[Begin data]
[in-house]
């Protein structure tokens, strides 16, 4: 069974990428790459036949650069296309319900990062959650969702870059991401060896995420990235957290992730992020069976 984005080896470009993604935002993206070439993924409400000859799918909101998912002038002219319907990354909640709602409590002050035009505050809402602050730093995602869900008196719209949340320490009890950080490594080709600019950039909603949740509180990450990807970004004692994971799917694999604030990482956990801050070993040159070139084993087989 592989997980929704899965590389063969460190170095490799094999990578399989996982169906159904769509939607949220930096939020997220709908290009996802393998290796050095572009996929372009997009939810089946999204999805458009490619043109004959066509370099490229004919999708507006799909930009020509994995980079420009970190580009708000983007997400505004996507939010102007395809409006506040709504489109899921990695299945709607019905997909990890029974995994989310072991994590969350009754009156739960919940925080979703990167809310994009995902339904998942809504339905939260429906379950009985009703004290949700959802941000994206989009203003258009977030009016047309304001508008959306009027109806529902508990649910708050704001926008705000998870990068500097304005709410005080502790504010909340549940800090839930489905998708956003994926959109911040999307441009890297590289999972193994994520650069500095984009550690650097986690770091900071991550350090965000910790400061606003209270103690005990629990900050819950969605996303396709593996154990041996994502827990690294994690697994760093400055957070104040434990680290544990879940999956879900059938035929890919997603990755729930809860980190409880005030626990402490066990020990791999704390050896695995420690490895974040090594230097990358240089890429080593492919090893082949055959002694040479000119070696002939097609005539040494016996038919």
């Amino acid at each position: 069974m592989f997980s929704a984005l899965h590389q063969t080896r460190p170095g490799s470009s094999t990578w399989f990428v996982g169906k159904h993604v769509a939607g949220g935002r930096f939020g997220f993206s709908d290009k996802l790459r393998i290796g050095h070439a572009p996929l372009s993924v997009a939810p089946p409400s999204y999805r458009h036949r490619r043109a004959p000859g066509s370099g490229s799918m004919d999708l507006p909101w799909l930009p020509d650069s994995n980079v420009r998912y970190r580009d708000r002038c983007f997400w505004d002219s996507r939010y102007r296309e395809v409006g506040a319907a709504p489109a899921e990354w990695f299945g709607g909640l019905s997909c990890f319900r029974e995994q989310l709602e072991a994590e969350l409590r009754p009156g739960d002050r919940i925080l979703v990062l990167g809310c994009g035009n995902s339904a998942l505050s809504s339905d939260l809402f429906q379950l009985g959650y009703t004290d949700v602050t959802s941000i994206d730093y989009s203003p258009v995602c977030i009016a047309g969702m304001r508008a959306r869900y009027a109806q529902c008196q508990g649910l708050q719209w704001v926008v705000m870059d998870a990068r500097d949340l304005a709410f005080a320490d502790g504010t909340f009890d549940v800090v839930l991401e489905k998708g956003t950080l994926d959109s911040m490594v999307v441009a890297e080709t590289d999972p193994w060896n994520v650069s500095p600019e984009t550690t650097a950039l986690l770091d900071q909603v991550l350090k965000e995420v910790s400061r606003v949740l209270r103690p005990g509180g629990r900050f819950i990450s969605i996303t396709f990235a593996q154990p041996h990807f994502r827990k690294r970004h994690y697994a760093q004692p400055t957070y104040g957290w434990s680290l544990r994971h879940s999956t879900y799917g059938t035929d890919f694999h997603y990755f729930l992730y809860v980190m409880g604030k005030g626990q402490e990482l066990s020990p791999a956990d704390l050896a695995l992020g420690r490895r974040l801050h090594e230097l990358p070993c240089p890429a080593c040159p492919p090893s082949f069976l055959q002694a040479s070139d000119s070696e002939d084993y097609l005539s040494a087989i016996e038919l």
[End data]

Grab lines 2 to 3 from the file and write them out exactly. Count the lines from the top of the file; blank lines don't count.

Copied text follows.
């Protein structure tokens, strides 16, 4: 069974990428790459036949650069296309319900990062959650969702870059991401060896995420990235957290992730992020069976 984005080896470009993604935002993206070439993924409400000859799918909101998912002038002219319907990354909640709602409590002050035009505050809402602050730093995602869900008196719209949340320490009890950080490594080709600019950039909603949740509180990450990807970004004692994971799917694999604030990482956990801050070993040159070139084993087989 592989997980929704899965590389063969460190170095490799094999990578399989996982169906159904769509939607949220930096939020997220709908290009996802393998290796050095572009996929372009997009939810089946999204999805458009490619043109004959066509370099490229004919999708507006799909930009020509994995980079420009970190580009708000983007997400505004996507939010102007395809409006506040709504489109899921990695299945709607019905997909990890029974995994989310072991994590969350009754009156739960919940925080979703990167809310994009995902339904998942809504339905939260429906379950009985009703004290949700959802941000994206989009203003258009977030009016047309304001508008959306009027109806529902508990649910708050704001926008705000998870990068500097304005709410005080502790504010909340549940800090839930489905998708956003994926959109911040999307441009890297590289999972193994994520650069500095984009550690650097986690770091900071991550350090965000910790400061606003209270103690005990629990900050819950969605996303396709593996154990041996994502827990690294994690697994760093400055957070104040434990680290544990879940999956879900059938035929890919997603990755729930809860980190409880005030626990402490066990020990791999704390050896695995420690490895974040090594230097990358240089890429080593492919090893082949055959002694040479000119070696002939097609005539040494016996038919």
């Amino acid at each position: 069974m592989f997980s929704a984005l899965h590389q063969t080896r460190p170095g490799s470009s094999t990578w399989f990428v996982g169906k159904h993604v769509a939607g949220g935002r930096f939020g997220f993206s709908d290009k996802l790459r393998i290796g050095h070439a572009p996929l372009s993924v997009a939810p089946p409400s999204y999805r458009h036949r490619r043109a004959p000859g066509s370099g490229s799918m004919d999708l507006p909101w799909l930009p020509d650069s994995n980079v420009r998912y970190r580009d708000r002038c983007f997400w505004d002219s996507r939010y102007r296309e395809v409006g506040a319907a709504p489109a899921e990354w990695f299945g709607g909640l019905s997909c990890f319900r029974e995994q989310l709602e072991a994590e969350l409590r009754p009156g739960d002050r919940i925080l979703v990062l990167g809310c994009g035009n995902s339904a998942l505050s809504s339905d939260l809402f429906q379950l009985g959650y009703t004290d949700v602050t959802s941000i994206d730093y989009s203003p258009v995602c977030i009016a047309g969702m304001r508008a959306r869900y009027a109806q529902c008196q508990g649910l708050q719209w704001v926008v705000m870059d998870a990068r500097d949340l304005a709410f005080a320490d502790g504010t909340f009890d549940v800090v839930l991401e489905k998708g956003t950080l994926d959109s911040m490594v999307v441009a890297e080709t590289d999972p193994w060896n994520v650069s500095p600019e984009t550690t650097a950039l986690l770091d900071q909603v991550l350090k965000e995420v910790s400061r606003v949740l209270r103690p005990g509180g629990r900050f819950i990450s969605i996303t396709f990235a593996q154990p041996h990807f994502r827990k690294r970004h994690y697994a760093q004692p400055t957070y104040g957290w434990s680290l544990r994971h879940s999956t879900y799917g059938t035929d890919f694999h997603y990755f729930l992730y809860v980190m409880g604030k005030g626990q402490e990482l066990s020990p791999a956990d704390l050896a695995l992020g420690r490895r974040l801050h090594e230097l990358p070993c240089p890429a080593c040159p492919p090893s082949f069976l055959q002694a040479s070139d000119s070696e002939d084993y097609l005539s040494a087989i016996e038919l």